calculate and budget for the following year’s requirements.
Figure 4 Sample Network Inventory Report
22
CHAPTER 2: USING NETWORK SUPERVISOR TO MANAGE YOUR NETWORK
Planning Your
Network Capacity
You can use the Network Capacity Report to calculate the number of
ports available on your network and identify which devices they belong
to.
This provides a powerful planning tool which allows you to quickly view
the devices which are close to using the maximum number of available
ports. Using this information, you can then plan the number of ports that
your network needs for the future.
For example, you can calculate the maximum number of ports that each
device on your network can support. As your business grows, use a
Network Capacity Report to display when this threshold is close to being
reached.
You can then plan when you should start to invest in new devices, before
the capacity is reached and the state of your network becomes critical.
Listing All the Devices
Attached to Each Port
The Network Topology Report lets you list and identify what devices and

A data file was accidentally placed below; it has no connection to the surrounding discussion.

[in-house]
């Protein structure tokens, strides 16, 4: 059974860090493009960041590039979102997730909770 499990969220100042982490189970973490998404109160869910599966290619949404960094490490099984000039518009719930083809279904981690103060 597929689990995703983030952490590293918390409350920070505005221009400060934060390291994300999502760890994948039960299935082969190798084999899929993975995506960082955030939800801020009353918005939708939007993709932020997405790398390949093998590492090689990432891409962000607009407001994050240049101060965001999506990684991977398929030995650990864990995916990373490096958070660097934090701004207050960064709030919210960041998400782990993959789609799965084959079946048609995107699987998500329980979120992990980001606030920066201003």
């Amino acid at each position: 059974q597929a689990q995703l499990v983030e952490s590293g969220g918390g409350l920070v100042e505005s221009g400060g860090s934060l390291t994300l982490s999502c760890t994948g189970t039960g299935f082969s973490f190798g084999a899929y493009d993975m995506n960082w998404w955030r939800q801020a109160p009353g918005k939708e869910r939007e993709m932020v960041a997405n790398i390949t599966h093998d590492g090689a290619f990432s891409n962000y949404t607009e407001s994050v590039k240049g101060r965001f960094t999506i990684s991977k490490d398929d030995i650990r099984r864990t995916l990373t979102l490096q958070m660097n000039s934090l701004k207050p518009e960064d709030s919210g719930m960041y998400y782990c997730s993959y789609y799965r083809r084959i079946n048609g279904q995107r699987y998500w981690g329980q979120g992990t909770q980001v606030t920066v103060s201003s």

types of device are attached to each port. It gives you a printable list of
devices and their connectivity status. This makes it especially useful if you
have to go into a wiring closet to modify a device or if you do not have a
portable PC.
The list of devices includes a textual description of each attached device.
Network Discovery
Report
The Network Discovery Report outlines which of the discovered
supported devices have unsupported agents installed.
It also provides details of which version of agent software is installed on a
device and which version of agent software is the earliest supported by
Network Supervisor for that type of device.
3
LIVE UPDATE
This chapter describes the features and benefits of using 3Com® Network
Supervisor Live Update. It outlines:
About Live Update
Live Update
Using Live Update
Live Update Setup
■